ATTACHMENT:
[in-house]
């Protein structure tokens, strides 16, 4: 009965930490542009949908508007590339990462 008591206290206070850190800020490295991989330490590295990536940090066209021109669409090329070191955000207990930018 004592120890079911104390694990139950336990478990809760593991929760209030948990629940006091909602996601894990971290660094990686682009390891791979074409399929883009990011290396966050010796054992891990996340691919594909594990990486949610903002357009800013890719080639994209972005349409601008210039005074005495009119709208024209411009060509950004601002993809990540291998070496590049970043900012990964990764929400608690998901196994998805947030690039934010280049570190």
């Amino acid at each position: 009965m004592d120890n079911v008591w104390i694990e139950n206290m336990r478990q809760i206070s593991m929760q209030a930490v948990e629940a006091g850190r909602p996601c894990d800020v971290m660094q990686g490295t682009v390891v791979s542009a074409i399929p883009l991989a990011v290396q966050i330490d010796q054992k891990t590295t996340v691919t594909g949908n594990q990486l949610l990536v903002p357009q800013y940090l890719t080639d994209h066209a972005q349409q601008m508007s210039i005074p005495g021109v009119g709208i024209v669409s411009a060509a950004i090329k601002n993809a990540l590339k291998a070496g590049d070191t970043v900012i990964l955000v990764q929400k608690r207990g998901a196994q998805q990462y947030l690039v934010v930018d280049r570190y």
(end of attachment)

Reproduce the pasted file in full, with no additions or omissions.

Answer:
[in-house]
């Protein structure tokens, strides 16, 4: 009965930490542009949908508007590339990462 008591206290206070850190800020490295991989330490590295990536940090066209021109669409090329070191955000207990930018 004592120890079911104390694990139950336990478990809760593991929760209030948990629940006091909602996601894990971290660094990686682009390891791979074409399929883009990011290396966050010796054992891990996340691919594909594990990486949610903002357009800013890719080639994209972005349409601008210039005074005495009119709208024209411009060509950004601002993809990540291998070496590049970043900012990964990764929400608690998901196994998805947030690039934010280049570190």
């Amino acid at each position: 009965m004592d120890n079911v008591w104390i694990e139950n206290m336990r478990q809760i206070s593991m929760q209030a930490v948990e629940a006091g850190r909602p996601c894990d800020v971290m660094q990686g490295t682009v390891v791979s542009a074409i399929p883009l991989a990011v290396q966050i330490d010796q054992k891990t590295t996340v691919t594909g949908n594990q990486l949610l990536v903002p357009q800013y940090l890719t080639d994209h066209a972005q349409q601008m508007s210039i005074p005495g021109v009119g709208i024209v669409s411009a060509a950004i090329k601002n993809a990540l590339k291998a070496g590049d070191t970043v900012i990964l955000v990764q929400k608690r207990g998901a196994q998805q990462y947030l690039v934010v930018d280049r570190y």